The first of two total lunar eclipses this year visible from Tucson will occur conveniently this Sunday evening, May 15 (16 May 2022 UT).
Here are the local circumstances for Tucson, Arizona.
|7:28 p.m.||Partial Eclipse Begins||3°|
|8:29 p.m.||Total Eclipse Begins||14°|
|9:12 p.m.||Greatest Eclipse||21°|
|9:54 p.m.||Total Eclipse Ends||26°|
|10:56 p.m.||Partial Eclipse Ends||33°|
|11:30 p.m.||Penumbra last visible?||35°|
|11:51 p.m.||Penumbral Eclipse Ends||36°|
There are few astronomical events as impressive as a total lunar eclipse, and we’ll have a front-row seat Sunday evening.
Every month, the full moon passes close to the Earth’s shadow, but because of the Moon’s tilted orbit it usually passes above or below the shadow cone of the Earth. This month is different!
Sunday evening, the Moon orbits right through the Earth’s shadow. At 6:32 p.m., the Moon dips his proverbial toe into the Earth’s shadow, when the Moon is still 7˚ below Tucson’s ESE horizon. This is the undetectable beginning of the eclipse, when the leading edge of the eastward orbiting-Moon “sees” a partial solar eclipse. When no part of the Moon sees anything more than the Earth blocking some but not all of the Sun, we call that a penumbral eclipse. The very subtle penumbral shading may just begin to be detectable around 7:00 p.m., but here in Tucson the Moon won’t even rise until six minutes after that.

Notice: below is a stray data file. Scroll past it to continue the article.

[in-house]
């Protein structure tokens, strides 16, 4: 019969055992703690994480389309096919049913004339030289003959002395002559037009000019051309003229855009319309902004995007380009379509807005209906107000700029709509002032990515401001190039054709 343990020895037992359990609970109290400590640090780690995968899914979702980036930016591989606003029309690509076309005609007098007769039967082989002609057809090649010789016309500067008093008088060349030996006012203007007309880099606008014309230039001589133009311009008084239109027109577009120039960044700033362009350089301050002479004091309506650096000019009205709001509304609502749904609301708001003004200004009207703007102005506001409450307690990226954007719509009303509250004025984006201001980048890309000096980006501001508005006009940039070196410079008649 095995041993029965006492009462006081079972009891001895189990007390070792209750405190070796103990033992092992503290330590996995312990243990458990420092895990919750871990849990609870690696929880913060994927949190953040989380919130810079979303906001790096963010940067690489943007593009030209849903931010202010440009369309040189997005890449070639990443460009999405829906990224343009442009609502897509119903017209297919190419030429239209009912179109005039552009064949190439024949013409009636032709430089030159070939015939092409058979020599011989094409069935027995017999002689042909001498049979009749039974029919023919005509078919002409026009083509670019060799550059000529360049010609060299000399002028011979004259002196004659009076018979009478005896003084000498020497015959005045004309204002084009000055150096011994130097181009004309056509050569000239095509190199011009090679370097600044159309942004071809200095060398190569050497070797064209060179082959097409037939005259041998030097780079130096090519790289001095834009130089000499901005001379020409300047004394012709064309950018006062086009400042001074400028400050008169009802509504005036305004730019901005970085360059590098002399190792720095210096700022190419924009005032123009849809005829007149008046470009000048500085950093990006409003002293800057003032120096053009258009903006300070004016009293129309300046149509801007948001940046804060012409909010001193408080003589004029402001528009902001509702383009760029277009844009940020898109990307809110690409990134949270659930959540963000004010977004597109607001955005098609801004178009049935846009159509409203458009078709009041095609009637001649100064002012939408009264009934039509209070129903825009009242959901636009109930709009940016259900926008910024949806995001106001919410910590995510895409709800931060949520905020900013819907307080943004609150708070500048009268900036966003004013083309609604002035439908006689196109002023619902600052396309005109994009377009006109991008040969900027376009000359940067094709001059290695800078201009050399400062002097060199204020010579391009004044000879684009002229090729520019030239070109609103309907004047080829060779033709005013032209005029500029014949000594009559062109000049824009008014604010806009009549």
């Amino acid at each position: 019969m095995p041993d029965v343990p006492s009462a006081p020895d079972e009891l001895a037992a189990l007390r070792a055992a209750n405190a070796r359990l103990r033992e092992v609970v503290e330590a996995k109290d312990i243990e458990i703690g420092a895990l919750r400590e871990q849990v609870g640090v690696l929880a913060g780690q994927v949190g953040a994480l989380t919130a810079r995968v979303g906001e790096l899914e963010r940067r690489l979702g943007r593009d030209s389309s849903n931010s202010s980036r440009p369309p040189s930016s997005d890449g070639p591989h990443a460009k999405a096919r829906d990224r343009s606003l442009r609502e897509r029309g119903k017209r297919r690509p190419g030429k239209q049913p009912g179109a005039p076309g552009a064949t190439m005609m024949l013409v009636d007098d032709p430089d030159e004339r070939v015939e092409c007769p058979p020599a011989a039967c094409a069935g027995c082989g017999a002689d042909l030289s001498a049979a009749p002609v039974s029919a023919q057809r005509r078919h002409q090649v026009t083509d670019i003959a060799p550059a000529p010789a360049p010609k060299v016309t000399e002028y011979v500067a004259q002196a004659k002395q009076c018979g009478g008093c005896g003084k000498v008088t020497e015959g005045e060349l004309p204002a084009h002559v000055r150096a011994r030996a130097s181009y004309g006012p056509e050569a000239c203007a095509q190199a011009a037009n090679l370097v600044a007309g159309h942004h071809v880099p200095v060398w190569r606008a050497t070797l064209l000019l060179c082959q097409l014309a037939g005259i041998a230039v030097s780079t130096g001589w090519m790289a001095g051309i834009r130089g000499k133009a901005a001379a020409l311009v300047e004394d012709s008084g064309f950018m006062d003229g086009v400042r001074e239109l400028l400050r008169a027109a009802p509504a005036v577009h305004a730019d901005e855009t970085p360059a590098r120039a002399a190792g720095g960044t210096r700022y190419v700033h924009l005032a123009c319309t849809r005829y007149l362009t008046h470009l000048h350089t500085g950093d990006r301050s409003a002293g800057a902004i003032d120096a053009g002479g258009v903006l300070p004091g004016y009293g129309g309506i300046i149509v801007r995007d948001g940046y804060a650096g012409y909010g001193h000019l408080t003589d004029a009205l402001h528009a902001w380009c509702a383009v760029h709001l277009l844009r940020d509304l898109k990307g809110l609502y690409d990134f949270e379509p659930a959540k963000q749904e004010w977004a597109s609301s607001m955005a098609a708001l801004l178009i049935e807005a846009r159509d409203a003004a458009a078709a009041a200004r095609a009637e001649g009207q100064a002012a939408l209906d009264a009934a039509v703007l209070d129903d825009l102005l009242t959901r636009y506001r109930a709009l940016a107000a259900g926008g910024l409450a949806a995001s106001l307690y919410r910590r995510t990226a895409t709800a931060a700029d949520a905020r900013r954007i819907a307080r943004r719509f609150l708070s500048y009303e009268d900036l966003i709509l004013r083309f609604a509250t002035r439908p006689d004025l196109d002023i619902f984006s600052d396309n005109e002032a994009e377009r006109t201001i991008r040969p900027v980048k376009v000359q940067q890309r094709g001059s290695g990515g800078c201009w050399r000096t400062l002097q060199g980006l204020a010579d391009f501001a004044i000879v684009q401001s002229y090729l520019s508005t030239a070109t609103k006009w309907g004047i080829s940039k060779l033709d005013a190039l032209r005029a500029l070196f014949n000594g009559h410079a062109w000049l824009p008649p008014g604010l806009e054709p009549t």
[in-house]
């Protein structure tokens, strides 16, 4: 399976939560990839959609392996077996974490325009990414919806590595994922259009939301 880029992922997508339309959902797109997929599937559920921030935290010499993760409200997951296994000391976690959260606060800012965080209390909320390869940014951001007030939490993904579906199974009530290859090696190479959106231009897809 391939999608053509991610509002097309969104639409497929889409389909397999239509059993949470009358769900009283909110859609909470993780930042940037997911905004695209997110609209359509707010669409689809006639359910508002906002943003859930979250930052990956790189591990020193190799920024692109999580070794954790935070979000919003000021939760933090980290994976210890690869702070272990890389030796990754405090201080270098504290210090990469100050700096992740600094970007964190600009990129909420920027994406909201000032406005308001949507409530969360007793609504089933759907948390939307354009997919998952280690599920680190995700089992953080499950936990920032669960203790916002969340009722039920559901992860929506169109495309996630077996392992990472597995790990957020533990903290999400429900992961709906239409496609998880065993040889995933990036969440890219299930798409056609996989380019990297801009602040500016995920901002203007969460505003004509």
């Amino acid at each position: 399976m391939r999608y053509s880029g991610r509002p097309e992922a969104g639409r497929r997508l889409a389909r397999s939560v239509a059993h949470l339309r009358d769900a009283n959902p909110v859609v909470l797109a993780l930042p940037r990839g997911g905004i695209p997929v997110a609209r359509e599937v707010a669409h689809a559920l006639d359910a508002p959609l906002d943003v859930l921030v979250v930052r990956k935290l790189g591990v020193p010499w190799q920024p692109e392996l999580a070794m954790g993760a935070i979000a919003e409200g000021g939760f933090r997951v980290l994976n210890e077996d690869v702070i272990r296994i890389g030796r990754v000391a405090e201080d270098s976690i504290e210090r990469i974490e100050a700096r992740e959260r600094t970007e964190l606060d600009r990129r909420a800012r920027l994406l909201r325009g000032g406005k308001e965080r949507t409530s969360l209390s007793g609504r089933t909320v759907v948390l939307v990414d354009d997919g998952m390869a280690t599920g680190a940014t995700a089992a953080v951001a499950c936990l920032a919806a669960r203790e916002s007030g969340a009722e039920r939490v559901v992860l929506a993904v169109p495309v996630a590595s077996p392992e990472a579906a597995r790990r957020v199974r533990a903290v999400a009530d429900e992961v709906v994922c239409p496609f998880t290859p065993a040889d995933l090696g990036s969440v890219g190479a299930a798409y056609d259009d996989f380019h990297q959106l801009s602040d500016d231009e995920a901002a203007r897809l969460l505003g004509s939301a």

When the partial eclipse begins at 7:28 p.m., the lower left edge becomes the first part of the Moon to “see” a total solar eclipse. In other words, from part of the Moon now, the Earth totally eclipses the Sun.
Totality begins at 8:29 p.m. when all of the Moon sees the Earth completely blocking the Sun. Mid-totality occurs at 9:12 p.m., when the center of the Moon is closest to the center of the Earth’s shadow. At that moment, the Moon’s color should be darkest.
That color is caused by sunlight refracting (bending) through the Earth’s atmosphere and shining on the Moon even though from the Moon the Earth is completely blocking the disk of the Sun. The reddish or orangish color imparted to the Moon during totality is the combined light of all the world’s sunrises and sunsets. What a beautiful thought! Had the Earth no atmosphere, the Moon would utterly disappear from view during totality—the time it is completely within the Earth’s umbral shadow.
Totality ends at 9:54 p.m., and the partial eclipse ends at 10:56 p.m. As the last vestiges of partial solar eclipse leave the Moon, the (penumbral) eclipse ends at 11:51 p.m.
This leisurely event can be enjoyed with the unaided eye, binoculars, a telescope, or all three. Don’t let anyone in the family miss seeing it!